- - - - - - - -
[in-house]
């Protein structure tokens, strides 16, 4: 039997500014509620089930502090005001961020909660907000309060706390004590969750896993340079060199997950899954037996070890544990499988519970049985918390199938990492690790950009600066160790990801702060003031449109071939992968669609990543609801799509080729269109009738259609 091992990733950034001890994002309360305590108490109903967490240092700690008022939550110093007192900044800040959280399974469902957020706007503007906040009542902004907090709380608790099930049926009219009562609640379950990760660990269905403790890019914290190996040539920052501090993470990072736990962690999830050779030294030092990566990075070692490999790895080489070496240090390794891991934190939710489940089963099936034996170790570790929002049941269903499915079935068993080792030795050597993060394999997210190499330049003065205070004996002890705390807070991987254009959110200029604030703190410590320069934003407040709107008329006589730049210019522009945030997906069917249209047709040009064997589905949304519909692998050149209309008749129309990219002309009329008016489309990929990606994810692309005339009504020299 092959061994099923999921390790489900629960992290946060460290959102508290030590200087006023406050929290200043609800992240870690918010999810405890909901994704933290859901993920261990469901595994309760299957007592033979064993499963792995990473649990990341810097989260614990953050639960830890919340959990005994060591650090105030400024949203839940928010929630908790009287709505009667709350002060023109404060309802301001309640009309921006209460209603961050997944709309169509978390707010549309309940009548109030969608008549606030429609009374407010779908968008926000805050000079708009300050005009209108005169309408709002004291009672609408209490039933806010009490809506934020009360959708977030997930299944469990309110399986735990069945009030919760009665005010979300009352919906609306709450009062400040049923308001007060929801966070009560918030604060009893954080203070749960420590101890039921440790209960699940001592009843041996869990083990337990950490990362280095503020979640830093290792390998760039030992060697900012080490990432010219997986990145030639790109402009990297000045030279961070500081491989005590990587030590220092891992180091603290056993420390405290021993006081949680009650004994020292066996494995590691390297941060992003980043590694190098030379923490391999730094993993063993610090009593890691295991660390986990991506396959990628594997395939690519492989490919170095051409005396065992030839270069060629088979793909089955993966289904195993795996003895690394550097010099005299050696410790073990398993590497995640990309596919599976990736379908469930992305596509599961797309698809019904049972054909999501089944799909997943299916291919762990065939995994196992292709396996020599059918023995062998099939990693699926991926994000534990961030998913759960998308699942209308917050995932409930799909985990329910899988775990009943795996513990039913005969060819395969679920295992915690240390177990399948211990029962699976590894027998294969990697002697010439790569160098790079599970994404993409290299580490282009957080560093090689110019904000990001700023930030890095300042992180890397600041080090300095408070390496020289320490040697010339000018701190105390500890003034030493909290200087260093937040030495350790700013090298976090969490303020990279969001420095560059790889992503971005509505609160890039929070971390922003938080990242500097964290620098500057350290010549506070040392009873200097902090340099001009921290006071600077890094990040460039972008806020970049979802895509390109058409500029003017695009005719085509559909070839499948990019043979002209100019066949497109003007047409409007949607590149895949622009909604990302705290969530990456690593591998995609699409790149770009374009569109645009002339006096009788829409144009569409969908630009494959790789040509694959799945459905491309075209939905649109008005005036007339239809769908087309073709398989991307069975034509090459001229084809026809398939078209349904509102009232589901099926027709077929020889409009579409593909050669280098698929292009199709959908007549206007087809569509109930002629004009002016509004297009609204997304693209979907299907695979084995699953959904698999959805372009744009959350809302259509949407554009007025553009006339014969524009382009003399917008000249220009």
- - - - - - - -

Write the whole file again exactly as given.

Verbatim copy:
[in-house]
């Protein structure tokens, strides 16, 4: 039997500014509620089930502090005001961020909660907000309060706390004590969750896993340079060199997950899954037996070890544990499988519970049985918390199938990492690790950009600066160790990801702060003031449109071939992968669609990543609801799509080729269109009738259609 091992990733950034001890994002309360305590108490109903967490240092700690008022939550110093007192900044800040959280399974469902957020706007503007906040009542902004907090709380608790099930049926009219009562609640379950990760660990269905403790890019914290190996040539920052501090993470990072736990962690999830050779030294030092990566990075070692490999790895080489070496240090390794891991934190939710489940089963099936034996170790570790929002049941269903499915079935068993080792030795050597993060394999997210190499330049003065205070004996002890705390807070991987254009959110200029604030703190410590320069934003407040709107008329006589730049210019522009945030997906069917249209047709040009064997589905949304519909692998050149209309008749129309990219002309009329008016489309990929990606994810692309005339009504020299 092959061994099923999921390790489900629960992290946060460290959102508290030590200087006023406050929290200043609800992240870690918010999810405890909901994704933290859901993920261990469901595994309760299957007592033979064993499963792995990473649990990341810097989260614990953050639960830890919340959990005994060591650090105030400024949203839940928010929630908790009287709505009667709350002060023109404060309802301001309640009309921006209460209603961050997944709309169509978390707010549309309940009548109030969608008549606030429609009374407010779908968008926000805050000079708009300050005009209108005169309408709002004291009672609408209490039933806010009490809506934020009360959708977030997930299944469990309110399986735990069945009030919760009665005010979300009352919906609306709450009062400040049923308001007060929801966070009560918030604060009893954080203070749960420590101890039921440790209960699940001592009843041996869990083990337990950490990362280095503020979640830093290792390998760039030992060697900012080490990432010219997986990145030639790109402009990297000045030279961070500081491989005590990587030590220092891992180091603290056993420390405290021993006081949680009650004994020292066996494995590691390297941060992003980043590694190098030379923490391999730094993993063993610090009593890691295991660390986990991506396959990628594997395939690519492989490919170095051409005396065992030839270069060629088979793909089955993966289904195993795996003895690394550097010099005299050696410790073990398993590497995640990309596919599976990736379908469930992305596509599961797309698809019904049972054909999501089944799909997943299916291919762990065939995994196992292709396996020599059918023995062998099939990693699926991926994000534990961030998913759960998308699942209308917050995932409930799909985990329910899988775990009943795996513990039913005969060819395969679920295992915690240390177990399948211990029962699976590894027998294969990697002697010439790569160098790079599970994404993409290299580490282009957080560093090689110019904000990001700023930030890095300042992180890397600041080090300095408070390496020289320490040697010339000018701190105390500890003034030493909290200087260093937040030495350790700013090298976090969490303020990279969001420095560059790889992503971005509505609160890039929070971390922003938080990242500097964290620098500057350290010549506070040392009873200097902090340099001009921290006071600077890094990040460039972008806020970049979802895509390109058409500029003017695009005719085509559909070839499948990019043979002209100019066949497109003007047409409007949607590149895949622009909604990302705290969530990456690593591998995609699409790149770009374009569109645009002339006096009788829409144009569409969908630009494959790789040509694959799945459905491309075209939905649109008005005036007339239809769908087309073709398989991307069975034509090459001229084809026809398939078209349904509102009232589901099926027709077929020889409009579409593909050669280098698929292009199709959908007549206007087809569509109930002629004009002016509004297009609204997304693209979907299907695979084995699953959904698999959805372009744009959350809302259509949407554009007025553009006339014969524009382009003399917008000249220009």